He described attacking Fusilier Rigby with a meat cleaver in graphic detail, and said the soldier was already dead by the time Mr Adebowale had joined him in attacking the soldier.

Earlier the court heard Mr Adebolajo, from Romford, east London, give his name as Mujaahid Abu Hamza and confirm he was married with six children, including a seven-year-old boy and a baby who was four days old on the day of the incident.

He said he had been brought up as a Christian by his family and his parents had taken him to church every Sunday.

“The memory that sticks in my mind… is probably every New Year’s Eve in the evening around 11 o’clock we would gather around in candlelight and read passages from the Bible,” he said.

He converted to Islam in his first year as a student at Greenwich University.

He told the court: “My religion is everything.

“When I came to Islam I realised that… real success is not just what you can acquire, but really is if you make it to paradise, because then you can relax,” he added.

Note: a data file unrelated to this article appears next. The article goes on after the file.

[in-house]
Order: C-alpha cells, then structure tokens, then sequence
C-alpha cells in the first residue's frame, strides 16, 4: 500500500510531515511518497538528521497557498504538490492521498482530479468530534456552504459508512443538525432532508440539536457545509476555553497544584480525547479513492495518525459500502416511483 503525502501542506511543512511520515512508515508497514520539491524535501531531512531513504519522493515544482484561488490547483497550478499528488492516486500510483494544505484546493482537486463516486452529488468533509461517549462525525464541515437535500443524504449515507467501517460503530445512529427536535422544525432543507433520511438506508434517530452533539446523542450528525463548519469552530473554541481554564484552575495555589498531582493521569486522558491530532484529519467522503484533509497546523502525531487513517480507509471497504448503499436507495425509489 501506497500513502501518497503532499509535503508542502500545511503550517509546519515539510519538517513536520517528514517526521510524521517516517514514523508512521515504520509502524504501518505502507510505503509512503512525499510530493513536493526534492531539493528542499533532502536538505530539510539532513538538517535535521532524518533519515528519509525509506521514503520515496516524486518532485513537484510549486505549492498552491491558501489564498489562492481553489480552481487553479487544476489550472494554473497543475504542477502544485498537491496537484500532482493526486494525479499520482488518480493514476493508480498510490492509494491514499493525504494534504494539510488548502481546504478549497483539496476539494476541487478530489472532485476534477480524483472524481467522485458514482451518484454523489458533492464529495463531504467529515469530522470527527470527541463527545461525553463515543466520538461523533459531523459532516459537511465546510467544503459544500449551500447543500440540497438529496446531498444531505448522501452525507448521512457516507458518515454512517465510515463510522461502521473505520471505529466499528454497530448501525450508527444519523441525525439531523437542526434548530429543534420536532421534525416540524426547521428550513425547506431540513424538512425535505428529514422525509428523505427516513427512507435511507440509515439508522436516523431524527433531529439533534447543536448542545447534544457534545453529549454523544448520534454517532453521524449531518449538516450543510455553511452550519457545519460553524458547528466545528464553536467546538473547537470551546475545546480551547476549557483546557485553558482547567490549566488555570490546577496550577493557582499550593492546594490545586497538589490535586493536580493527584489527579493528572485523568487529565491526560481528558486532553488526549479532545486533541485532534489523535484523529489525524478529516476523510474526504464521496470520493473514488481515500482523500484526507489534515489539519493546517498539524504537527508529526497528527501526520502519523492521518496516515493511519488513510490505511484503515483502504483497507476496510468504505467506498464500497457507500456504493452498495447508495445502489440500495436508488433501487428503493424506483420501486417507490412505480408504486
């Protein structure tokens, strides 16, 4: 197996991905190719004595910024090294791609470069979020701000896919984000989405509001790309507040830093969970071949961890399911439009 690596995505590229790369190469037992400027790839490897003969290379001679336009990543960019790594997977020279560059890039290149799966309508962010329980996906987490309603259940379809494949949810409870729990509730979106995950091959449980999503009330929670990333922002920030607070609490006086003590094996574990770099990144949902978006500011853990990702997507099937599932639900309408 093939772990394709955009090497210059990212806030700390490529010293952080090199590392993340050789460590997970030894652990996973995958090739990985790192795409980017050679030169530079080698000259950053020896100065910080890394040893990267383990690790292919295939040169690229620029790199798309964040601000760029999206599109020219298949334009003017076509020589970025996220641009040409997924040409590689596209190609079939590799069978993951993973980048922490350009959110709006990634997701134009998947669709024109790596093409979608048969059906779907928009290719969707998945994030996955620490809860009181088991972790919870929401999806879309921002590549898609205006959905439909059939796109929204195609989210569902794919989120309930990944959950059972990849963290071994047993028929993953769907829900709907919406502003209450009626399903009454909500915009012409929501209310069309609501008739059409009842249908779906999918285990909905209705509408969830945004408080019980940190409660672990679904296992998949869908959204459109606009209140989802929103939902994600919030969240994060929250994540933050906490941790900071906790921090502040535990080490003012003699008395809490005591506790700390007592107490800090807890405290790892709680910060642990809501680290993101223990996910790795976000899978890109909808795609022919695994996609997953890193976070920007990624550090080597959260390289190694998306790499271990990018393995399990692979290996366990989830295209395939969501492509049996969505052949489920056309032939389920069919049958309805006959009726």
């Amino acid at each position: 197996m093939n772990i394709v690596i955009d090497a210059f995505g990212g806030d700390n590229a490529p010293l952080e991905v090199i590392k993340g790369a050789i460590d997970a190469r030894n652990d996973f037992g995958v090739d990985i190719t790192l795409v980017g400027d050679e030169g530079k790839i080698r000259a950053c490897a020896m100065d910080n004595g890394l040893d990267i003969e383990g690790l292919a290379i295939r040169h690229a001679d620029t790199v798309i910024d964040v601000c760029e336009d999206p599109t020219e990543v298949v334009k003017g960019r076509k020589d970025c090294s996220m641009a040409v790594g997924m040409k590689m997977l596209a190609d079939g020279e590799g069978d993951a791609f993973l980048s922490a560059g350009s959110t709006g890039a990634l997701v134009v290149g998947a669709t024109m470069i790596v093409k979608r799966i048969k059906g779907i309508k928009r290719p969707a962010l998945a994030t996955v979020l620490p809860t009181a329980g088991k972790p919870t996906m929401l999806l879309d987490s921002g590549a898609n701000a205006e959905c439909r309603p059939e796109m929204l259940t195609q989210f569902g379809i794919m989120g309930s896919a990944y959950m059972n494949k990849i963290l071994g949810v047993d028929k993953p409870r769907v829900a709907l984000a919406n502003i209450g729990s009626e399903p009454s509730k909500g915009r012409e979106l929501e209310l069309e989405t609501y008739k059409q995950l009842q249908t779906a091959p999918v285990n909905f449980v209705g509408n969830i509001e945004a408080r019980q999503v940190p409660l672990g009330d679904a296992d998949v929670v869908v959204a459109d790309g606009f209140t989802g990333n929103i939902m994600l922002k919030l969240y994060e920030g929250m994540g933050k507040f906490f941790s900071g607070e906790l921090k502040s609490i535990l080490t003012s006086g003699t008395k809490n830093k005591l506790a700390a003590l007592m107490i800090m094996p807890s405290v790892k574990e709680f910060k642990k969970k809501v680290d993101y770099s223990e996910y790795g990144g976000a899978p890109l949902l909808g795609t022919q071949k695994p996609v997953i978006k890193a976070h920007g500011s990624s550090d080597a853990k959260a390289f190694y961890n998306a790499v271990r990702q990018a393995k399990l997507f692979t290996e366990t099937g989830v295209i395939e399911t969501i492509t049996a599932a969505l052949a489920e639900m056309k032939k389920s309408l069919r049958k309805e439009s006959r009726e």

Of al-Qaeda, Mr Adebolajo said: “Al-Qaeda I consider to be Mujahideen. I love them, they’re my brothers. I have never met them. I consider them my brothers in Islam.”

 

Last week the jury heard detailed and, at times, graphic detail of the prosecution’s version of the events of 22 May, when 25-year-old Fusilier Rigby, of Middleton, Greater Manchester, was killed as he returned to Woolwich Barracks.

In one of the interviews Mr Adebolajo said soldiers were the “most fair target” because they joined the Army “with kind of an understanding that your life is at risk”.

In court on Monday he said he had prayed the night before that he would target the right person.

“To be 100%, I don’t believe there’s a way to know 100% that was a soldier, however there were some steps that we took. For example before we started out on that day and the night previous to that I started worshipping Allah and begging him that… we strike a soldier and a soldier only.”

He said he knew Fusilier Rigby was a soldier because of the camouflage backpack he was carrying and because he was going towards the barracks.

‘Brainwashed by BBC’

When he was later asked what his defence to the charge of murder was, he said: “I am a soldier. I’m a soldier of Allah”.